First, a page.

New Research Directions: The Role of Brown Fat in Weight Control

For most people trying to slim down, body fat is simply something to reduce. But for scientists, fat is intriguing. Research has found, for example, that where fat is deposited and stored can affect chronic disease risk. Visceral or “deep” fat wraps around the inner organs, and those with an excess usually have a larger waist and abdomen. People who accumulate more abdominal fat are often referred to as “apple shaped” as opposed to “pear shaped”, in which fat is deposited on the hips and buttocks. Visceral fat is especially active hormonally, and is thought to play a larger role in insulin resistance. It raises the risk for diabetes, heart disease and stroke.


In addition to the location of fat in the body, scientists are also studying the effects of different types of fat, namely brown vs. white adipose tissue. Of the two types, white fat is much more abundant in the body. While it stores energy and produces hormones, white fat does not burn kilojoules.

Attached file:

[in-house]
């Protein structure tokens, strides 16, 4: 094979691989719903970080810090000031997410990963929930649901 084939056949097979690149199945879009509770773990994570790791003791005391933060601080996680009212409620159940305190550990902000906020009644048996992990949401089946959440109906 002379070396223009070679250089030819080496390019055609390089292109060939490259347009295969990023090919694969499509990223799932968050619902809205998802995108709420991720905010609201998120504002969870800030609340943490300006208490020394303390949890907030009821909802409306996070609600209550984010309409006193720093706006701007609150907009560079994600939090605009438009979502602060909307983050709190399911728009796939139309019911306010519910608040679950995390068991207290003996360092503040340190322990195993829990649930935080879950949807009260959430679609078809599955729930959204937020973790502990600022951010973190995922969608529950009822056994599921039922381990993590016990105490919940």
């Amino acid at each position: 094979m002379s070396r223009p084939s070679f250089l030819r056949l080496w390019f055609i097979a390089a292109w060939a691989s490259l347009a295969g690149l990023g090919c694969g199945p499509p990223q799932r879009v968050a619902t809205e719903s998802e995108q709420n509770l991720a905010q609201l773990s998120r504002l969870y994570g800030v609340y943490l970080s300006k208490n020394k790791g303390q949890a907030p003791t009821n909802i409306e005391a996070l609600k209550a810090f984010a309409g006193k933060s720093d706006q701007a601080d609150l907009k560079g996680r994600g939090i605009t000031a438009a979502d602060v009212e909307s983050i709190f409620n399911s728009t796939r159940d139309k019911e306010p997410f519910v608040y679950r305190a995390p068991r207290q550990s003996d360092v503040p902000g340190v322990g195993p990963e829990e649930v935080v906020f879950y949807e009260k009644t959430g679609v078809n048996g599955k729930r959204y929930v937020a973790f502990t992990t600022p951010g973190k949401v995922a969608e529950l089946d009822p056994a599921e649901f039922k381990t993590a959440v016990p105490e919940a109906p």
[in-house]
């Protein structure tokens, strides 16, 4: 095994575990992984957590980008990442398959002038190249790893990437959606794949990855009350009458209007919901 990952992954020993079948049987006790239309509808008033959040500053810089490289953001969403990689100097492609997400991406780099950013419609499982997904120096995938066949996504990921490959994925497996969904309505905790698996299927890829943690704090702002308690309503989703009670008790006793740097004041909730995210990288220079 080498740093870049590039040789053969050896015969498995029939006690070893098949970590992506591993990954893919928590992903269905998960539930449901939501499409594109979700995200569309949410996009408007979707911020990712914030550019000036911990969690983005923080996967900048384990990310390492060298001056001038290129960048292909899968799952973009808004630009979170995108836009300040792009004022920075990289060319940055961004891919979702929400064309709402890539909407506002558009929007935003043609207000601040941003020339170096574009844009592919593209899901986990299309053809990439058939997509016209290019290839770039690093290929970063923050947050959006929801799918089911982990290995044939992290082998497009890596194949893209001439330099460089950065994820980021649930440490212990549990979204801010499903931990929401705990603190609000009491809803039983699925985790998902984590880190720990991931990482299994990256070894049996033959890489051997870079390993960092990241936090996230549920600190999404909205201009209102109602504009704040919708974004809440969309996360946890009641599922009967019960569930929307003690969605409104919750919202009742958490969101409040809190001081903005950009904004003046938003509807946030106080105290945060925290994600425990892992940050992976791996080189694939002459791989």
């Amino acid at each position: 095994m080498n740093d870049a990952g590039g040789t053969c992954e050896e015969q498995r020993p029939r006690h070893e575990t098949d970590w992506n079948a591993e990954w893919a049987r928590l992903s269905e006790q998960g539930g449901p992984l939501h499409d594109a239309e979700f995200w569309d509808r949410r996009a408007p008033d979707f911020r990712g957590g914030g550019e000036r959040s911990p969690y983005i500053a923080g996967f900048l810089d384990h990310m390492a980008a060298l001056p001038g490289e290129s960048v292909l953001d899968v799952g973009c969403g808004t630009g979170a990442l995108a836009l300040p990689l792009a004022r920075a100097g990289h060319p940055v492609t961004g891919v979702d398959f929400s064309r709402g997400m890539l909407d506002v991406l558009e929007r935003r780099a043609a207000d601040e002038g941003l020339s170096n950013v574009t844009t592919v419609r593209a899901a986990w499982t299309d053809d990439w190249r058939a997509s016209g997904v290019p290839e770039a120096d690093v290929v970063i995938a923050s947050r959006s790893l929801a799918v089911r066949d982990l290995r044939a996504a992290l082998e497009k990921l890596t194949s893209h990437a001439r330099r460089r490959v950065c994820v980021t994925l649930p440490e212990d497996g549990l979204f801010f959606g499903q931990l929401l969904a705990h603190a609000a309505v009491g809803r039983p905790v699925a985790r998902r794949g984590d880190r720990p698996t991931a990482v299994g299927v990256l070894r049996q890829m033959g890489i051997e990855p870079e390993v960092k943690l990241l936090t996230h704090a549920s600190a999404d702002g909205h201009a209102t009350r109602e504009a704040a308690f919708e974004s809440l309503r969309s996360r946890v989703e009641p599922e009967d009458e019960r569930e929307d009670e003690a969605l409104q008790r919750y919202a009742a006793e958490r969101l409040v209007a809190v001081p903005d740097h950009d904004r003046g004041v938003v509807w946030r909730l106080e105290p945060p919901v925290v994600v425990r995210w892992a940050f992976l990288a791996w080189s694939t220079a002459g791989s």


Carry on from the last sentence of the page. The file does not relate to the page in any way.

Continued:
Brown fat, in contrast, is much scarcer in adults, but it is present and can burn kilojoules when stimulated. Infants and hibernating animals have brown fat stores, but up until recently, it’s presence and activity in adults was highly debated. Brown adipose tissue can burn kilojoules to generate heat in a process called thermogenesis, which helps regulate body temperature. Researchers are currently exploring whether brown fat, with its thermogenic properties, has a potential role in weight control.


(1) Nedergaard J et al. Unexpected evidence for active brown adipose tissue in adult humans. Invited review. Am J Physiol Endocrinol Metab 293:E444-E452, 2007

(2) Ravussin E et al. The implication of brown adipose tissue for humans.Review. Annu Rev Nutr 31:33-47, 2011.


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